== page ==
ADRIENNE: What about learning this as an adult? Is it a slower, tougher process?
SCOTT: For sure adults have a lot of thought-layers to clear away but, as they peel each layer off, they feel better and better, so that’s a nice process they can feel happening each session. I’ve never heard the learning described as tough or slow. Adults describe Sessions as fascinating, or thought-provoking in a meditative way. Which makes sense. In the end, living is a lifetime lesson for all of us and learning to do it is fascinating. But most adults can still benefit from watching how kids manage to be so un-selfconscious about changing themselves.
ADRIENNE: Scott McPherson is our wellness columnist. He is a writer, speaker and instructor at relaxandsucceed.com, here in Edmonton.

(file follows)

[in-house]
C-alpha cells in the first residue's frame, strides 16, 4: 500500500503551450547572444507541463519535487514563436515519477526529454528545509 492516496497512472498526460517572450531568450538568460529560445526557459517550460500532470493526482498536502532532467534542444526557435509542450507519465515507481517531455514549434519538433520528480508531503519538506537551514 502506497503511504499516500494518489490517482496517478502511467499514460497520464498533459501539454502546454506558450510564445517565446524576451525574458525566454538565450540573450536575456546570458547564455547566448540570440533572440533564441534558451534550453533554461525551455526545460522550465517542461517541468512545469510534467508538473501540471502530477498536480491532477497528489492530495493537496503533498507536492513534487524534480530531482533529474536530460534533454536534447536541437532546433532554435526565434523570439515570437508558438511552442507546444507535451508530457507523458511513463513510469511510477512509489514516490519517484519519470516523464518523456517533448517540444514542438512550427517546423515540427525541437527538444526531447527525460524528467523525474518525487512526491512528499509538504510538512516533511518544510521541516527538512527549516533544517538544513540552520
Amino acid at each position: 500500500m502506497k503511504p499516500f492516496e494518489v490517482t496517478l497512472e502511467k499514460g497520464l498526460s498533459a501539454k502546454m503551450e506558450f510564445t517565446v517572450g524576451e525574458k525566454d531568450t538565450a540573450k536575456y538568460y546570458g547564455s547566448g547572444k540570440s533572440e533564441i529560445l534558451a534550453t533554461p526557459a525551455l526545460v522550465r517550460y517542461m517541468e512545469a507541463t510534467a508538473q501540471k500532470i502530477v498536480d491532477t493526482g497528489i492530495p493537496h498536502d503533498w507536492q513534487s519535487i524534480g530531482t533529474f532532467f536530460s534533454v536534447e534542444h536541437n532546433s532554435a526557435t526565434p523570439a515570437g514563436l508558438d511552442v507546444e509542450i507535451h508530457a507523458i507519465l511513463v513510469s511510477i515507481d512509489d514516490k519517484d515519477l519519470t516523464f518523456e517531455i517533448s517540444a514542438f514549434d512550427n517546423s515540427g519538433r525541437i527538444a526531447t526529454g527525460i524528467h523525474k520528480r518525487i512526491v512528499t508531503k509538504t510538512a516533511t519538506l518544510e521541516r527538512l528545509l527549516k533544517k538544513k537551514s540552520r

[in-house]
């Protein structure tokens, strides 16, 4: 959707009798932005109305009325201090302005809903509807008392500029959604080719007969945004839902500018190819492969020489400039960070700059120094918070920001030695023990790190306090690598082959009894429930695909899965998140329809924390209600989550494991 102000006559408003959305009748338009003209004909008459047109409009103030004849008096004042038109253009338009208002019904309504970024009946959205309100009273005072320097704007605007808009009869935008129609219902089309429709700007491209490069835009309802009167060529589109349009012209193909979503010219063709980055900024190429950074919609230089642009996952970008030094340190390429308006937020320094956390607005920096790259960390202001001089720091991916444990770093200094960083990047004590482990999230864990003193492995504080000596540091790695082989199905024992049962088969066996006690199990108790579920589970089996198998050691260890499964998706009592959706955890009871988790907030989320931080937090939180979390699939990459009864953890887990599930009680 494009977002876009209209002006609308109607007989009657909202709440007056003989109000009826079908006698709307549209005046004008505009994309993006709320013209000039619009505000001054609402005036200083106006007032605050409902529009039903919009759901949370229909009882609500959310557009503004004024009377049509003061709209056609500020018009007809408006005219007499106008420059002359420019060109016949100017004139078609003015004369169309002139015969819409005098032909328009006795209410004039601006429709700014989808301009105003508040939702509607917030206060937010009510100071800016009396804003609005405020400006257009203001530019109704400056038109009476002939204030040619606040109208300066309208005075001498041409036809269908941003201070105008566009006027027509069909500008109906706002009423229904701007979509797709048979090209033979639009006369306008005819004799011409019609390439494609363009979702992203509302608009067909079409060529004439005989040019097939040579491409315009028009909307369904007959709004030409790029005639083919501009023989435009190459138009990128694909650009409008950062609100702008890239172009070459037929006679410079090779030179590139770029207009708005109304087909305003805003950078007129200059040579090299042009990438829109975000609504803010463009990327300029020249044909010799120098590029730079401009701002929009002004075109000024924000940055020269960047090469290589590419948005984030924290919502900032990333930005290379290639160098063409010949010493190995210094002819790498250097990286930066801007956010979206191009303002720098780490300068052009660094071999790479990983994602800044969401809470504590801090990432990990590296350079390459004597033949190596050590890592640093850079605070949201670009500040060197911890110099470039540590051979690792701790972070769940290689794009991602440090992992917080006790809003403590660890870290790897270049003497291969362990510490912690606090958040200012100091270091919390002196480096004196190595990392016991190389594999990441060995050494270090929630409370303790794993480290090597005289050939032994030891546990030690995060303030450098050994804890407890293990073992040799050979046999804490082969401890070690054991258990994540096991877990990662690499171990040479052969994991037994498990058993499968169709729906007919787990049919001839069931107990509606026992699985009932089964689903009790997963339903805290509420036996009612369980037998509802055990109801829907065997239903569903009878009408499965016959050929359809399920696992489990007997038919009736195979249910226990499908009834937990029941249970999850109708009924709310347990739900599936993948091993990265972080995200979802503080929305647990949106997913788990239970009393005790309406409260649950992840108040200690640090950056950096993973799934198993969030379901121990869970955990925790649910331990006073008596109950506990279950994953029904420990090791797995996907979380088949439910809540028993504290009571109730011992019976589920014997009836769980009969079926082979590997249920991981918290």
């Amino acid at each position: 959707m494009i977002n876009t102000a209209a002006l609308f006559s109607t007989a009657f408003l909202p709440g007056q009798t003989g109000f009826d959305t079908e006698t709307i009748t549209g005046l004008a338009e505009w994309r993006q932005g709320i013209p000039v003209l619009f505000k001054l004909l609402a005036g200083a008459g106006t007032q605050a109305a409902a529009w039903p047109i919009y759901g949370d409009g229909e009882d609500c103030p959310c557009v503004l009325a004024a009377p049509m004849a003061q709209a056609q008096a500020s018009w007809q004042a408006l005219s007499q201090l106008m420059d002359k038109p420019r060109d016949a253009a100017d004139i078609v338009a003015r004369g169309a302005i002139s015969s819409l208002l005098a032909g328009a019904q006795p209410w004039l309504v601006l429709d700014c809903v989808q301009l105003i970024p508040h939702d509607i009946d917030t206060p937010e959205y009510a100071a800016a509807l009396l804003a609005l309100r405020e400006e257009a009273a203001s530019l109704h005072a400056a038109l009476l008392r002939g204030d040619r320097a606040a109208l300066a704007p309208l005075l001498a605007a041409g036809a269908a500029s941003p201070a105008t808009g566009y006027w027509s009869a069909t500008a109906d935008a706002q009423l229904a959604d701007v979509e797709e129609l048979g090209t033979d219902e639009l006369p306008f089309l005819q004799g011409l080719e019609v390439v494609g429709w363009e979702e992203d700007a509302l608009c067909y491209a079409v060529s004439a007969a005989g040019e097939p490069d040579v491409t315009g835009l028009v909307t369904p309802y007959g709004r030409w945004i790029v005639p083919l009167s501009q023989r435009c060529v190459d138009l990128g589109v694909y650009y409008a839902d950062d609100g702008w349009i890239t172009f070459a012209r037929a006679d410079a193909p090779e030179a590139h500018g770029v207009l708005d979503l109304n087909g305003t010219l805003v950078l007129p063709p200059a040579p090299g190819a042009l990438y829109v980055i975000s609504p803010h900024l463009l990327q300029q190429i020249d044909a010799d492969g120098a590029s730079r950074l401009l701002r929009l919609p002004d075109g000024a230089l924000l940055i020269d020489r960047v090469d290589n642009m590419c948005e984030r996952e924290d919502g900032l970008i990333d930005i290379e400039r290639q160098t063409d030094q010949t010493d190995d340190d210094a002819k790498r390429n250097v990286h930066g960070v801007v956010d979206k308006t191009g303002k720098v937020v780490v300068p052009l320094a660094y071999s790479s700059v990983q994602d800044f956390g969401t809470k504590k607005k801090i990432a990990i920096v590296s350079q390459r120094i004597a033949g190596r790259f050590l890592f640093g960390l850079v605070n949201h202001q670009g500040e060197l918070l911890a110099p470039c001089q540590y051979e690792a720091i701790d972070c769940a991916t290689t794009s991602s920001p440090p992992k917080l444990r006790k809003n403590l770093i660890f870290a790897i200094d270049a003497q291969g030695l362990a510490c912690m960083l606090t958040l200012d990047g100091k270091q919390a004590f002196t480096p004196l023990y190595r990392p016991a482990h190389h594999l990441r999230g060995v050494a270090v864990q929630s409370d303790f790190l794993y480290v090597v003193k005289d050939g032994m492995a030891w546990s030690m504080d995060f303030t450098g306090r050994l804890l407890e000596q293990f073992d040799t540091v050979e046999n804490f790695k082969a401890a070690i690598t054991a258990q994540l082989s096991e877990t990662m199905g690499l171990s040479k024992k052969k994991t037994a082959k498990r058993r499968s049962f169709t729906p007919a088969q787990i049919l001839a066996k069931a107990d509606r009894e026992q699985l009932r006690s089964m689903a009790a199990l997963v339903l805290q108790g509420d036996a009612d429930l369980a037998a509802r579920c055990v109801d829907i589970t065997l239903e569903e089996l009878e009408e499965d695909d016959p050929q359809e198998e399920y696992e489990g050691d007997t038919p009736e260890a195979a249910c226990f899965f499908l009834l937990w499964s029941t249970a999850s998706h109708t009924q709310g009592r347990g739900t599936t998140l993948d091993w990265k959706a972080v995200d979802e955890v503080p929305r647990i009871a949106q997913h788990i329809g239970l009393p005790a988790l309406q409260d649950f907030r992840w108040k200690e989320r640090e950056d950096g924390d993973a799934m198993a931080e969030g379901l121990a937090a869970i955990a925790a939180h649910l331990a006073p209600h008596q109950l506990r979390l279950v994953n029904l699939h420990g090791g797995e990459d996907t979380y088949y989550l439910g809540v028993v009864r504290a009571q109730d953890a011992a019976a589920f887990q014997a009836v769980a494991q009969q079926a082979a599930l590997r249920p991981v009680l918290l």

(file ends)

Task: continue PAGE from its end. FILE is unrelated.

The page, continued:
Following a serious childhood brain injury Scott McPherson unwittingly spent his entire life meditating on the concepts of thought, consciousness, reality and the self. This made him as strange to others as they were to him. Seeing the self-harm people created with their own over-thinking, Scott dedicated part of his life to helping others live with greater awareness. He is currently a writer, speaker and mindfulness instructor based in Edmonton, AB, where he still finds it strange to write about himself in the third person.